District News Roundup
Almost a decade after leaving the National Education Association and its state affiliate, the leadership of the Milwaukee teachers' union wants to return to the fold.
The executive board of the Milwaukee Teachers Education Association voted to rejoin the N.E.A. last month, but the union's 6,300 members must still approve the move in a vote scheduled for February.
Local leaders have argued that re-affiliation would give them access to the larger organizations' research and make them partners in state and federal lobbying efforts. But they conceded last week that the idea is likely to meet resistance, because it could double their members' $348 annual dues.
The M.T.E.A. split from the N.E.A. in 1974 in a dispute over local control of actions such as strikes. An M.T.E.A. spokesman last week said the state organization is now offering his local far more autonomy.
The superintendent of the Anne Arundel County, Md., schools has resigned in the wake of a report that concluded he had mishandled at least nine sets of sexual-misconduct and child-abuse charges against school employees since 1985.
C. Berry Carter 2nd, a 39-year employee of the district, submitted his resignation last month before the school board considered his employment status. The board had not requested his resignation, district officials said.
The cases allegedly mishandled by Mr. Carter include 1987 complaints against Ronald Price, a former social-studies teacher at Northeast High School who was convicted on three counts of child sexual abuse and sentenced last month to 26 years in prison. (See Education Week, Oct. 20, 1993.)
In a 47-page written reply to the 28-page report by a lawyer for the school board, Mr. Carter and his lawyer said that, without today's "heightened state of awareness and attention'' to child sexual abuse, in past years "there was a different interpretation of the language of the law.''
Meanwhile, the Maryland state board of education is expected to approve a proposal that would strengthen its ability to suspend or revoke the licenses of teachers accused of sexual misconduct.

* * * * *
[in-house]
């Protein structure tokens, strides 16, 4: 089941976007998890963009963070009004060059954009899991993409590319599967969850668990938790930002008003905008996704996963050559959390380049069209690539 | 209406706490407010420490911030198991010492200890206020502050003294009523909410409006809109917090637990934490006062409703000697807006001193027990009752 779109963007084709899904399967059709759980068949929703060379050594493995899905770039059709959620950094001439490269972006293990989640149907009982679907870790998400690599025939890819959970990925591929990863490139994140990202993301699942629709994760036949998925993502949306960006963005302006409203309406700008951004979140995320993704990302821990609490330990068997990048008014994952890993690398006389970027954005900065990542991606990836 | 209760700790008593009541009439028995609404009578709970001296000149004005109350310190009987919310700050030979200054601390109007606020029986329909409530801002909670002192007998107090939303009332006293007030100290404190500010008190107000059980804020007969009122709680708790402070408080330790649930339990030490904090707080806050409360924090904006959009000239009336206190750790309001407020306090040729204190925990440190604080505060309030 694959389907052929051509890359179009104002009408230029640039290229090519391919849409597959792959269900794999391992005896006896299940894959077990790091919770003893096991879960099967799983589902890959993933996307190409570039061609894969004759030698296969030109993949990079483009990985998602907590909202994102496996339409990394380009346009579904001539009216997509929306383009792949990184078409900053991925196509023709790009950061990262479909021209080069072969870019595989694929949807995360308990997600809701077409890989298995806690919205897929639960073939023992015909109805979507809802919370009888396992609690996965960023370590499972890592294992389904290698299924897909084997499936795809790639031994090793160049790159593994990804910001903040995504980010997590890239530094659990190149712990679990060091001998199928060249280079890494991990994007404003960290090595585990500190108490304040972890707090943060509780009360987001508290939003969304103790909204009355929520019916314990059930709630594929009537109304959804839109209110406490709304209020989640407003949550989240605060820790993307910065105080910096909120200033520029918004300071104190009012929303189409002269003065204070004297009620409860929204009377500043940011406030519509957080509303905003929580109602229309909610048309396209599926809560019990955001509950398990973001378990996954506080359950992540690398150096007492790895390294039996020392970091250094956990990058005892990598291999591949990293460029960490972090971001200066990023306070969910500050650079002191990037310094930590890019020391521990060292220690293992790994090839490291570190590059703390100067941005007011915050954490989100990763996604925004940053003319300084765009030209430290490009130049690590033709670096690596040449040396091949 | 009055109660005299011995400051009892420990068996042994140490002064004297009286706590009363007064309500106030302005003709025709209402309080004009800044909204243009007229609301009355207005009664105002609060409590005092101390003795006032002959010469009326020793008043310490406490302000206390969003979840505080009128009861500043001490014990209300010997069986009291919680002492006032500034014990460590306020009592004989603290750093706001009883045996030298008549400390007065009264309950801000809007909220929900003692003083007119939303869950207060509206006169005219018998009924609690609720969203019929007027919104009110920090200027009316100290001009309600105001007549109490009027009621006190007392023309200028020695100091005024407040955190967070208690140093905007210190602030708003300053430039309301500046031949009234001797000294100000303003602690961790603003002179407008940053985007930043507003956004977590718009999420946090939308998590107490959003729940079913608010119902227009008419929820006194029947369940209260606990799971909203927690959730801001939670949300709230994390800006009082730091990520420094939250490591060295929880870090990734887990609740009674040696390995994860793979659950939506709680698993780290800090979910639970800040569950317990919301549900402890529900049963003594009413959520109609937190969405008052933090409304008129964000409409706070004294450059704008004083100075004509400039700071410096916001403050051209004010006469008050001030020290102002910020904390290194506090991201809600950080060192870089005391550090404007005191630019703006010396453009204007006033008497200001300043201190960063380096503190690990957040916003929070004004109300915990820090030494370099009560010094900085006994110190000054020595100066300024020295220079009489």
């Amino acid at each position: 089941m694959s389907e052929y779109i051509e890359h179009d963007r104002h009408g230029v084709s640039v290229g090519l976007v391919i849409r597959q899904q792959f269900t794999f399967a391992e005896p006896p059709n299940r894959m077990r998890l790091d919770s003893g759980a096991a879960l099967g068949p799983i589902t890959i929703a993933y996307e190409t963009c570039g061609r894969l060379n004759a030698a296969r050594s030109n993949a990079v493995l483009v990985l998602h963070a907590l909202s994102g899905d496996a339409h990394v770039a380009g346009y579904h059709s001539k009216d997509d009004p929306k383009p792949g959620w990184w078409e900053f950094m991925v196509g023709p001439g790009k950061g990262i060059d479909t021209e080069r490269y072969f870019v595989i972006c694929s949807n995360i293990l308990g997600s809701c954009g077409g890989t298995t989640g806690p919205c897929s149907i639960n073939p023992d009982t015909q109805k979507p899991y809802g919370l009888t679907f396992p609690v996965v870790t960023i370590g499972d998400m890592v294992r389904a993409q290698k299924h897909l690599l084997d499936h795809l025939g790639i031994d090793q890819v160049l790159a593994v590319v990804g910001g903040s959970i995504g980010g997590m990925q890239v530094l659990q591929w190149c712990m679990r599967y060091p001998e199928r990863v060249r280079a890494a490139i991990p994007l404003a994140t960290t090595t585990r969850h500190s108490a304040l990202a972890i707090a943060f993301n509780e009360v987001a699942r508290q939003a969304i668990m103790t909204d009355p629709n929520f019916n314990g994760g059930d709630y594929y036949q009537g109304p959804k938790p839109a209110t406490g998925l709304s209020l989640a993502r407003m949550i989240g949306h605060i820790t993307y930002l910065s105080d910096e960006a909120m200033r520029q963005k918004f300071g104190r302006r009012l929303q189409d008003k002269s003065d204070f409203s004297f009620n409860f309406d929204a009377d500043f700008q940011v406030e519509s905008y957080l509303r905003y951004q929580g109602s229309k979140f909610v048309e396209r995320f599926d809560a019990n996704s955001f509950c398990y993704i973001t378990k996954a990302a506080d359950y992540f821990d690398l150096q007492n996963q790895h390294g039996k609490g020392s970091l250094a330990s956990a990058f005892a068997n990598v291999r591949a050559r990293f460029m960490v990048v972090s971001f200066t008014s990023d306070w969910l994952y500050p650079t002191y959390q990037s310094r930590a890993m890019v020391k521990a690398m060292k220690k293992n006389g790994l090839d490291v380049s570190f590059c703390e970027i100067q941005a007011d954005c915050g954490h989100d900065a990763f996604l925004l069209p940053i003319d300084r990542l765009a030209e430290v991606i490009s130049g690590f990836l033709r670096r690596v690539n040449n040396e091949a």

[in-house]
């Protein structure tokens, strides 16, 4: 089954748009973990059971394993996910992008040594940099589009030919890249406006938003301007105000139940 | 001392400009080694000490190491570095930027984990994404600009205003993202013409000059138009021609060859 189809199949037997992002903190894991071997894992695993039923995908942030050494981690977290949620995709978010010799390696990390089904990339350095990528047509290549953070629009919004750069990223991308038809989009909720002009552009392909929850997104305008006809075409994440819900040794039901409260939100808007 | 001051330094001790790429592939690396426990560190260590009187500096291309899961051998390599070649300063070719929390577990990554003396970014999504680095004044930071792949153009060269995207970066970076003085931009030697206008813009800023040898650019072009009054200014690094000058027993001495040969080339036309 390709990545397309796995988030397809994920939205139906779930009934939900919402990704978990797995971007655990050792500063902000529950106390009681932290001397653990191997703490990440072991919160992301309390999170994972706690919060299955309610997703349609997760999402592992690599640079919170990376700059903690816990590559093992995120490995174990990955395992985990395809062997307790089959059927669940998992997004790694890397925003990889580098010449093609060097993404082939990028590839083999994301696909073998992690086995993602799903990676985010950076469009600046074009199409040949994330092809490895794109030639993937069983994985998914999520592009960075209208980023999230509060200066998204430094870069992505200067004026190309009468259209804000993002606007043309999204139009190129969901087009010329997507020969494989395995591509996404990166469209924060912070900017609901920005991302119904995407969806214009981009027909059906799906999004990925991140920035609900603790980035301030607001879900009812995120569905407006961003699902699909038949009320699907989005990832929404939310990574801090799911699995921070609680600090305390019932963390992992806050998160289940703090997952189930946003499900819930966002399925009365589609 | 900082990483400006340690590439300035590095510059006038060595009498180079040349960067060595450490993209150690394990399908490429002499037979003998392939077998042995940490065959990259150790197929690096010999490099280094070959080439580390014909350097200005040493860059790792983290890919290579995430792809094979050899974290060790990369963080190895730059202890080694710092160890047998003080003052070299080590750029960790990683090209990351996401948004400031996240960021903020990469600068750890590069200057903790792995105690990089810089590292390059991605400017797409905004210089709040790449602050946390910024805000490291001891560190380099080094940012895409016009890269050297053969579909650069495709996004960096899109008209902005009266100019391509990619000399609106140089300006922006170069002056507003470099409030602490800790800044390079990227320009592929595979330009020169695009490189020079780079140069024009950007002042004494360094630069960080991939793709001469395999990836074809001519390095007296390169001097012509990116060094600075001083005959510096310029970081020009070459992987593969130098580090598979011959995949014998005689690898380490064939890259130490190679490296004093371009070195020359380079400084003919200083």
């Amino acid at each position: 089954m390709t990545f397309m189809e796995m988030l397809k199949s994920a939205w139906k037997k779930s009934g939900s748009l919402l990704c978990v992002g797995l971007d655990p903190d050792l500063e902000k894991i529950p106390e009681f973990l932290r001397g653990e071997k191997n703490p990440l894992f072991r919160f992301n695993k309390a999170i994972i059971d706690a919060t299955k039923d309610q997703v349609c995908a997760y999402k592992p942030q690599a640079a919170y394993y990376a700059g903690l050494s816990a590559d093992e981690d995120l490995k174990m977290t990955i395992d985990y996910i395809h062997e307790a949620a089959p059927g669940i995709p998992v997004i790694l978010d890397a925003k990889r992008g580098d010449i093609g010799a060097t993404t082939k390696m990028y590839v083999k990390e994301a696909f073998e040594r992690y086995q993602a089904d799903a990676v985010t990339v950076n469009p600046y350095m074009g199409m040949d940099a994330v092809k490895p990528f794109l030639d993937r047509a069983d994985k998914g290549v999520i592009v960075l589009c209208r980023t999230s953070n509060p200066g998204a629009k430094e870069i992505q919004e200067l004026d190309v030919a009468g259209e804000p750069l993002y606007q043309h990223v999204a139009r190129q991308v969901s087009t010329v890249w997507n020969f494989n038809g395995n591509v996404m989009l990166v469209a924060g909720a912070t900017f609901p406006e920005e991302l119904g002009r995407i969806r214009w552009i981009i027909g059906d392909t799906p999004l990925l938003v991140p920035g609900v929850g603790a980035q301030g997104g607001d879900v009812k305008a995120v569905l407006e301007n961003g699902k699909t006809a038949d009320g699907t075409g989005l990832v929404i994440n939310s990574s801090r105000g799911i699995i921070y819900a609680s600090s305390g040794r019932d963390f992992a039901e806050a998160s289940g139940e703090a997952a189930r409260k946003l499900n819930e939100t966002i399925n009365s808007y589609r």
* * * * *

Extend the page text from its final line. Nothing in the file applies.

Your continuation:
Chicago's school board president has ordered an investigation after a public high school hosted an awards ceremony for gang leaders during a five-day "gang summit'' in the city last month.
"Something is wrong in our society when our leadership legitimizes these thugs as role models,'' Sharon Grant, the school board's president, reportedly said.
Ms. Grant ordered Warner Birts, the principal of Englewood High School, where a community group issued the awards, to investigate the incident, said David Rudd, a spokesman for the school district.
Mr. Birts said he did not realize that gang members would be involved in the event.
Once the gang members and their friends arrived, Mr. Rudd said, school officials had to weigh the consequences of not letting the crowd of more than 2,500 people into the hall.
No disciplinary action against Mr. Birts or those involved is expected.
Mayor Sharon Pratt Kelly of the District of Columbia has reintroduced a proposal to establish a secure, residential school for juvenile delinquents as part of an anti-crime initiative she unveiled last month.
District of Columbia officials rejected a similar proposal two years ago.
School officials said the Mayor is considering using a vacant school building for the alternative school, which would house up to 50 juvenile offenders at a time.
"There are a lot of kids that are in trouble that need special attention, and we don't have the resources to help them,'' said Charlie R. Miller, a spokesman for the school system. "Separating them is right in some cases, because you can't penalize those [students] who are not having difficulty.''